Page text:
Sultan of Oman predicts 6% growth in GDP this year

Bullish forecast as Oman, not a member of OPEC, has been less affected by global downturn since it has not had to cut oil production.

The Sultan of Oman, who is also its finance minister, has given one of the most bullish forecasts yet to emerge from the Gulf states for economic expansion this year. Sultan Qaboos bin Said Al Said said he expected the country to achieve 6.1 per cent GDP growth in real terms this year. He estimated inflation would be about 3.5 per cent without giving comparative figures for last year. Oman's total debt as of the end of last year stood at 722 million rials (Dh6.89 billion), with domestic debt accounting for 252m rials of that. He said figures for last year had yet to be finalised.

Oman's economy minister, Ahmad bin Abdul-Nabi Mekki, said on December 13 he expected the country's economy to have grown by as much as 2 per cent last year, with the growth rate being influenced by lower oil prices in the second quarter. The global economic crisis slashed income for Gulf oil producing nations. Oman, which is not an OPEC member, was less affected than fellow regional oil exporters as it was not forced to cut output.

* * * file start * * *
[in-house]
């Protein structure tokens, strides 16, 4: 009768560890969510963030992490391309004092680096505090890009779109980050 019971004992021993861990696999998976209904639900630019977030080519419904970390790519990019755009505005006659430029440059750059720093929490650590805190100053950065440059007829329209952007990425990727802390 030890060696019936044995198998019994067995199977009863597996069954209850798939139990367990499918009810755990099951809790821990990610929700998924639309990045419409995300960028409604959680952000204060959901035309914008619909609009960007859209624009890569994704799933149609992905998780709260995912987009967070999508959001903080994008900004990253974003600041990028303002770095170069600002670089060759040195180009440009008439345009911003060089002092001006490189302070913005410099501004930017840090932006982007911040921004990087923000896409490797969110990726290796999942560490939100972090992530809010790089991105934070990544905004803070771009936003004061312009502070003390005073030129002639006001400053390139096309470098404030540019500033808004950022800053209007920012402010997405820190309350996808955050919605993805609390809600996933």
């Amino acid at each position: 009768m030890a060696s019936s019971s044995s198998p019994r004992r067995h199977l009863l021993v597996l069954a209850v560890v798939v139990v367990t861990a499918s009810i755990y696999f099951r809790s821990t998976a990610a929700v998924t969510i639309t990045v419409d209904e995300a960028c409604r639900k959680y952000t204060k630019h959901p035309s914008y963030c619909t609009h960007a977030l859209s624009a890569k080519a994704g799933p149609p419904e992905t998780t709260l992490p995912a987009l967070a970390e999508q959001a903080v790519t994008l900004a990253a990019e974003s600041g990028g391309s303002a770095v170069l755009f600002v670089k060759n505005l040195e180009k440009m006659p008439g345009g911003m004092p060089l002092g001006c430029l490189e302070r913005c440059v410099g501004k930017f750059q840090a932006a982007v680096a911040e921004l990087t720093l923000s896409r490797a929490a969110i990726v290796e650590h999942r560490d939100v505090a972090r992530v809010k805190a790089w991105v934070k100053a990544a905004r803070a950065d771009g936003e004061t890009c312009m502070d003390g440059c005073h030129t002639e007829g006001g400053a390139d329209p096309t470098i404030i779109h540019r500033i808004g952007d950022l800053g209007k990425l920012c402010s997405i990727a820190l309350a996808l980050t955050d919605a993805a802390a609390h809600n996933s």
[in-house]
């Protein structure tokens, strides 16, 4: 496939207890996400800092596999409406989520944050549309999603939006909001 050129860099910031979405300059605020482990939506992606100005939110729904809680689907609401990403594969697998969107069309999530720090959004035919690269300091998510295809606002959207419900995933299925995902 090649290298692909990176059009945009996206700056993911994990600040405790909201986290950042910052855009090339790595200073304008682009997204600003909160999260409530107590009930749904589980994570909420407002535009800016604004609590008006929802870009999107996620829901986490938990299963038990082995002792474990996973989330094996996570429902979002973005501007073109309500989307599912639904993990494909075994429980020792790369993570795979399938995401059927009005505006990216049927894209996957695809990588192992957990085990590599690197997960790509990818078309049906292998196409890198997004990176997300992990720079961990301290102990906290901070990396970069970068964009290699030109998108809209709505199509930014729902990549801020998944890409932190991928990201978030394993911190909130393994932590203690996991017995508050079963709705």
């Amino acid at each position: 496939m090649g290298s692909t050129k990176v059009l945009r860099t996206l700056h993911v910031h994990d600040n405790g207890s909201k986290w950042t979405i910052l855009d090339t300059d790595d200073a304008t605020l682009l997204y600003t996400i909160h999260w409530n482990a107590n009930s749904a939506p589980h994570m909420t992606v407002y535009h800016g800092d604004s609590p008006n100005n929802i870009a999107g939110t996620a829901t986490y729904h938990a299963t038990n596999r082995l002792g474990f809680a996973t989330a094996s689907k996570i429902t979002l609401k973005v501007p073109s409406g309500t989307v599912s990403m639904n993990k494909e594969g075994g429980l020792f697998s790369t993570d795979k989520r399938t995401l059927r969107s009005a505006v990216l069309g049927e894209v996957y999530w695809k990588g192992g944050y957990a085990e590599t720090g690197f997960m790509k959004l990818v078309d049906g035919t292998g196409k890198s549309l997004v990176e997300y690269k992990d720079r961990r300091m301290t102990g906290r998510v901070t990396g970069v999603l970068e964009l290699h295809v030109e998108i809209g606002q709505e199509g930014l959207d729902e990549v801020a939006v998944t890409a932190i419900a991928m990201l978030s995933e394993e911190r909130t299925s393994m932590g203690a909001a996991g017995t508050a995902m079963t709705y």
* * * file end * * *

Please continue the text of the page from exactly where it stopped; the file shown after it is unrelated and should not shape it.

A senior official in the economy ministry said in October that the sultanate's economy would have grown by 2.5 per cent last year in nominal terms because of better performance from non-oil sectors. The IMF has forecast GDP growth of 4.1 per cent this year, well below the 7.8 per cent achieved in 2008. The economy minister said there were no plans for Oman to join the proposed GCC monetary union or to abandon its currency peg to the US dollar. The governor of the Saudi Arabian Monetary Agency also said, in remarks published yesterday, that the region's largest economy had no plans to change the US dollar as a peg.

"The current exchange regime has served the national economy in excellent form over the past two decades," Muhammad al Jasser told the Saudi newspaper Al Eqtisadiah. * with Reuters